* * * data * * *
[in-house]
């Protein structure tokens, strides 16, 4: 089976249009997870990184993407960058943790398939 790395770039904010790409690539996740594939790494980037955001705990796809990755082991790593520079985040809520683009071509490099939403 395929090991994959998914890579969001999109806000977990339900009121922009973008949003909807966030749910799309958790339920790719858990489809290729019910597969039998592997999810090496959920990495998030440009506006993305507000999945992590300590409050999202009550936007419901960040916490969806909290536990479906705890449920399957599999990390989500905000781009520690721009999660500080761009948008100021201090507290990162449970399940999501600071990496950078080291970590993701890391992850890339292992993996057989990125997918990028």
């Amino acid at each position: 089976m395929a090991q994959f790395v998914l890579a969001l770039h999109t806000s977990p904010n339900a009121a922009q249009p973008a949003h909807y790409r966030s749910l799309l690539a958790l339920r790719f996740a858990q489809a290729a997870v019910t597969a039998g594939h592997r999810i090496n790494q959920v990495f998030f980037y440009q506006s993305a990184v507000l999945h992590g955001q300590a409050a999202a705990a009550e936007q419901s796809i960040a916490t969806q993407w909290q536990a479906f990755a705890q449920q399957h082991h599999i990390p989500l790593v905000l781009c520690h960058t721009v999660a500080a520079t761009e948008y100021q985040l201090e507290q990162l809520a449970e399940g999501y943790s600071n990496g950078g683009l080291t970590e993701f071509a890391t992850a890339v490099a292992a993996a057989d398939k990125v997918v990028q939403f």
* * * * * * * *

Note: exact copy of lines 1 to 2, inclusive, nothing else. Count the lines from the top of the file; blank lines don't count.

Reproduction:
[in-house]
């Protein structure tokens, strides 16, 4: 089976249009997870990184993407960058943790398939 790395770039904010790409690539996740594939790494980037955001705990796809990755082991790593520079985040809520683009071509490099939403 395929090991994959998914890579969001999109806000977990339900009121922009973008949003909807966030749910799309958790339920790719858990489809290729019910597969039998592997999810090496959920990495998030440009506006993305507000999945992590300590409050999202009550936007419901960040916490969806909290536990479906705890449920399957599999990390989500905000781009520690721009999660500080761009948008100021201090507290990162449970399940999501600071990496950078080291970590993701890391992850890339292992993996057989990125997918990028």